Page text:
Iraqi Peshmerga (fighters) prepare for
Turkish incursion in November 2007.
(Iraqi Peshmerga, U.S. allied fighters,
sought to protect Kurdish civilians
in any crossfire between Turkey
and the PKK.) (Getty Images/
In a nice demonstration of realpolitik by the US, Kurdish fighters in northern Iraq are currently serving as a terrorist group (when fighting Turkey) and as supported 'asset' when they are fighting Iran, as they are presently along the Iranian border.
The Kurdistan Worker's Party (PKK) has been at low level war with Turkey for a quarter of a century. Kurds are an ethnic and linguistic minority who live in Turkey, Iraq, Iran and Syria, and signs of their autonomous identity are generally suppressed in these countries. Turkey designates the PKK a terrorist group, so does the United States. Turkish wrangling after the fall of the Hussein regime ensured the Iraq also designates the group as terrorist.
According to news reports, Turkeyis continuing attacks against Kurdish fighters in northern Iraq. They were "were reportedly trying to cross the border into Turkey on Wednesday." Turkey has been attacking suspected hideouts of members of the PKK, the Kurdistan Workers' Party, since December 2007. The current attack follows a ground operation aimed at PKK bases in northern Iraq in February. Both sides declared a version of victory. Bozam Tekim, a PKK leader, told news sources that the Turkish army had been taught a severe lesson, and Turkey made the same claim to have damaged the PKK.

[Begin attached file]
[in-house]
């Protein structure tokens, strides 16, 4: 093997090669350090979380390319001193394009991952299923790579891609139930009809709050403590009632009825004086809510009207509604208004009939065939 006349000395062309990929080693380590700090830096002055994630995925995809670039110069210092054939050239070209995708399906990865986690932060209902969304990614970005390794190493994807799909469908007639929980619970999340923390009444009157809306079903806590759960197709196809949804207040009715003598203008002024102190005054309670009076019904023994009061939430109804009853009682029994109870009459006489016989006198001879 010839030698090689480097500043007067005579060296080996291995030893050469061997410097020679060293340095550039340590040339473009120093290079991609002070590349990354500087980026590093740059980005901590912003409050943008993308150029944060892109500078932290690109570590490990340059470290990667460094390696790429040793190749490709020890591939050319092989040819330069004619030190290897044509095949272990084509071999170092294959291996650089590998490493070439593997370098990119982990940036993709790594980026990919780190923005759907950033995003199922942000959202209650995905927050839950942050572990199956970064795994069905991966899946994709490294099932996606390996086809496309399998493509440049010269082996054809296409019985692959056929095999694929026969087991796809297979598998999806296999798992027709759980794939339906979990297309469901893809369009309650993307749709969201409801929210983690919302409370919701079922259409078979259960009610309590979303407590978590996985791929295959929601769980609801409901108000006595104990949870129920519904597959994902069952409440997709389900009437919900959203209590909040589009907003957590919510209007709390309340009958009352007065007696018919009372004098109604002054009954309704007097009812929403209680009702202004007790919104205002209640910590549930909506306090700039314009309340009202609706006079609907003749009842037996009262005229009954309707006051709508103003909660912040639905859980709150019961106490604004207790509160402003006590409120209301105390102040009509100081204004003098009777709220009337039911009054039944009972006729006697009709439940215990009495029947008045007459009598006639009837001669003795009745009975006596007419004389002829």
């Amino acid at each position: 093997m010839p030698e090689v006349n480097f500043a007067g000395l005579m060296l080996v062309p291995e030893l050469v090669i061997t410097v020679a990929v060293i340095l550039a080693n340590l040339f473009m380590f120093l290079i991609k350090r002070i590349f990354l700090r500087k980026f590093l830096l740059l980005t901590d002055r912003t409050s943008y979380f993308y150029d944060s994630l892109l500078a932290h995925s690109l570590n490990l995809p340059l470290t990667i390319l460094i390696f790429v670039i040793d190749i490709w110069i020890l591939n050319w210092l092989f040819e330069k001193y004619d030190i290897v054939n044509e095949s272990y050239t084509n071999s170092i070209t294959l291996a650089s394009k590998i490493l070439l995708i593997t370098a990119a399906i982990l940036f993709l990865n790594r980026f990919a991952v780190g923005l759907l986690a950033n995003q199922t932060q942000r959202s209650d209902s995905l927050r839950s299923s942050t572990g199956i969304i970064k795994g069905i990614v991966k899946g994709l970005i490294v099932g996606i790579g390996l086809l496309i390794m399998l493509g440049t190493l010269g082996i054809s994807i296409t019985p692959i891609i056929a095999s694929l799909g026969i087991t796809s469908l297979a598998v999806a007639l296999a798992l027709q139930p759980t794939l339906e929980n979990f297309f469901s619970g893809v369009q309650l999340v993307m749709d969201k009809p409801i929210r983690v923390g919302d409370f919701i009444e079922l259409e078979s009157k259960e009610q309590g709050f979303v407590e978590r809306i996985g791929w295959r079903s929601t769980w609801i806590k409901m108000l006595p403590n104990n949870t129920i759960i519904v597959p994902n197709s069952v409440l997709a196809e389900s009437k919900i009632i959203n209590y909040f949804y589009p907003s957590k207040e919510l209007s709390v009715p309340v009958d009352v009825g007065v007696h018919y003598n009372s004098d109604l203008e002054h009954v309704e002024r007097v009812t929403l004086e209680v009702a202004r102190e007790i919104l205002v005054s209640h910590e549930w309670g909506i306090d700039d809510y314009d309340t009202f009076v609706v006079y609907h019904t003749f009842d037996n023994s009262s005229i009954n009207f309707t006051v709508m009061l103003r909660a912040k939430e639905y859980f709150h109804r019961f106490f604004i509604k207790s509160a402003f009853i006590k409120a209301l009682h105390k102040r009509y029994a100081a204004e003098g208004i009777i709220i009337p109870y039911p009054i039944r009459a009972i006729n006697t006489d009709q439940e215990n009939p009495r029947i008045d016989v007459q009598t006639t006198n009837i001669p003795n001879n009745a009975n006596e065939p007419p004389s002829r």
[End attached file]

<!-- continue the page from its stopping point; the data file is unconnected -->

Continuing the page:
In the meantime, the Party for a Free Life in Kurdistan (PEJAK, according to its Kurdish acronym), a second group that grew out of the PKK, has been exchanging fire with Iran over the Iran-Iraq border. This group, as well as others, receives unofficial US support for its efforts. According to a PEJAK founder cited in the Los Angeles Times, the US brings "foodstuffs, economic assistance, medical supplies and Russian military equipment, some of it funneled through nonprfit groups." The relationship is kept unofficial to preserve relations with Turkey.
This apparent contradiction, which extends to US support for other groups designated as terrorist groups who oppose Iran, is not perceived as particularly problematic by analysts. Consistency with respect to Kurdish political aims is not of particular value in US foreign policy. There is little that stands in the way of historical irony either, as the US brings food and weapons to the Marxist rebel group.